Supervisor: Laura McMahon
The Alchemy of Film: The transformational and combinatorial politics of film’s processual motions.
Augustin is a French first-year PhD student at the Centre for Film and Screen. They studied for the MPhil in Film and Screen Studies in 2021-2022, writing a dissertation on the politics of processual interaction and combination in Ryūsuke Hamaguchi’s Drive My Car (2021), Chris Marker”s Sans Soleil (1983) and Boots Riley’s Sorry to Bother You (2018), graduating with a Distinction. Other essays discussed the politics of Gilles Deleuze’s organic territoriality in William Friedkin’s Cruising (1980) through Michel Foucault’s account of power. They also discussed the sensible space of the political scenes of Abderrahmane Sissako’s Bamako (2006) through Jacques Rancière’s notion of the sharing of the sensible. Finally, they discussed the proximity between Gilles Deleuze’s radical immanence with Maurice Merleau-Ponty’s “chair” and “entrelacs” through the issues of perception and organic territoriality in Franz Kafka’s The Burrow (1931). They hold a dual BA degree from the Institut d’Études Politiques de Paris and the University of British Columbia in Political Theory and Film Studies.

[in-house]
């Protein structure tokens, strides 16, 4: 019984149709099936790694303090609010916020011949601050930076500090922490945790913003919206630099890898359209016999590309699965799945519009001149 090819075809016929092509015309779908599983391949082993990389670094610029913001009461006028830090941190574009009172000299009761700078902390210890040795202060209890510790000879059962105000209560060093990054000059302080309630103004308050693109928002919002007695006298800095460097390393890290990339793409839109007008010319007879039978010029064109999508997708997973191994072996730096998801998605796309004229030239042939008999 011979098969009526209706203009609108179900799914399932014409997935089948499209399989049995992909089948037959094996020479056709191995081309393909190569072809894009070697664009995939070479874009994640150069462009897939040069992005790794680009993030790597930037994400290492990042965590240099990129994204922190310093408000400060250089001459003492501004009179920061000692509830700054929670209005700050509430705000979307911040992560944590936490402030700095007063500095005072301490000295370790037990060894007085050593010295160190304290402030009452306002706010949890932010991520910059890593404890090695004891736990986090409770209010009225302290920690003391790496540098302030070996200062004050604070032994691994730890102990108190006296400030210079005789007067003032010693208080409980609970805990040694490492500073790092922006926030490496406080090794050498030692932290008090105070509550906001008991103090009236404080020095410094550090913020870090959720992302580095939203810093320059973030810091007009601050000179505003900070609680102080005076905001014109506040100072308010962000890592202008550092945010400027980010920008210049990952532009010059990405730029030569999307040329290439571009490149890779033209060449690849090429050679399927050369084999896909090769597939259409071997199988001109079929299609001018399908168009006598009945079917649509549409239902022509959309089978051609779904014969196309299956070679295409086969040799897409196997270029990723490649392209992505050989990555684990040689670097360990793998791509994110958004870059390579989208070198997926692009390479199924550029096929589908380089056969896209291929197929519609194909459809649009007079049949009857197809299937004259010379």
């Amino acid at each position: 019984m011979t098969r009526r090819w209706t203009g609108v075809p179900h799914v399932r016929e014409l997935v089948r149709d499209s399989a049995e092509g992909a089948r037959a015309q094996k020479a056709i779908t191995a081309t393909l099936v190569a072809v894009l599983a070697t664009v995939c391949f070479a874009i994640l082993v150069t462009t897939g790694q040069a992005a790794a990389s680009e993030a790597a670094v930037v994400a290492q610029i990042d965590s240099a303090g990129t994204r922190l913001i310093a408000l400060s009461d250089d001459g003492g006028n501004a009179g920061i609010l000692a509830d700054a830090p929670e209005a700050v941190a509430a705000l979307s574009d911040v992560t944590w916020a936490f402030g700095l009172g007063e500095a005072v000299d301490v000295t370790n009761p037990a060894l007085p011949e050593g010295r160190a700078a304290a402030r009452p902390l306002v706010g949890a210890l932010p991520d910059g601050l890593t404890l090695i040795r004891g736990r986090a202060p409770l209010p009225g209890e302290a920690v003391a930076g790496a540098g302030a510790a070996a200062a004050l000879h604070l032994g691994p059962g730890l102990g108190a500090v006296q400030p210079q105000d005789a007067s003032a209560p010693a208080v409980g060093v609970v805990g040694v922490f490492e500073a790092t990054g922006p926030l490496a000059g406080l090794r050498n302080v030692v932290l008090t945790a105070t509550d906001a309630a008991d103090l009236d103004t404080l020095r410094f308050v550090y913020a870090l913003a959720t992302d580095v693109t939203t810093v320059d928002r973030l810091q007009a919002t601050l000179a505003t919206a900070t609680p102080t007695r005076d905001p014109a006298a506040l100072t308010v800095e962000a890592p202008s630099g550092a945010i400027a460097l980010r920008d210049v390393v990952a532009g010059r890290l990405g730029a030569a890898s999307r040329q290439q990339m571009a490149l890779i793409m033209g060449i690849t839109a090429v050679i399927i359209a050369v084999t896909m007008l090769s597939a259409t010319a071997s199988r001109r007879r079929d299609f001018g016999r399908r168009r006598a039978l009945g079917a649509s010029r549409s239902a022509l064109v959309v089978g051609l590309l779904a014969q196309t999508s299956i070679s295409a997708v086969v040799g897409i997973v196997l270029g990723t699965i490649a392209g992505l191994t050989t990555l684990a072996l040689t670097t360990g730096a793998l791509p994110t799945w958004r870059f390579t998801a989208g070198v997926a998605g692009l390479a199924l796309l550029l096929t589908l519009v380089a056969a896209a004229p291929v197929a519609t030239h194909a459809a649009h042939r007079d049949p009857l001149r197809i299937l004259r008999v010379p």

Augustin is currently working on how a processual understanding of film helps to understand how film produces a politics. This approach shifts focus from questions about what a film’s politics are and towards questions of what politics a film enacts, what a film does.
Jennings Prize (Wolfson College, 2021-2022)
John Morrison Scholarship (2022-2025)
Supervising Undergraduates for SOC2: Social Theory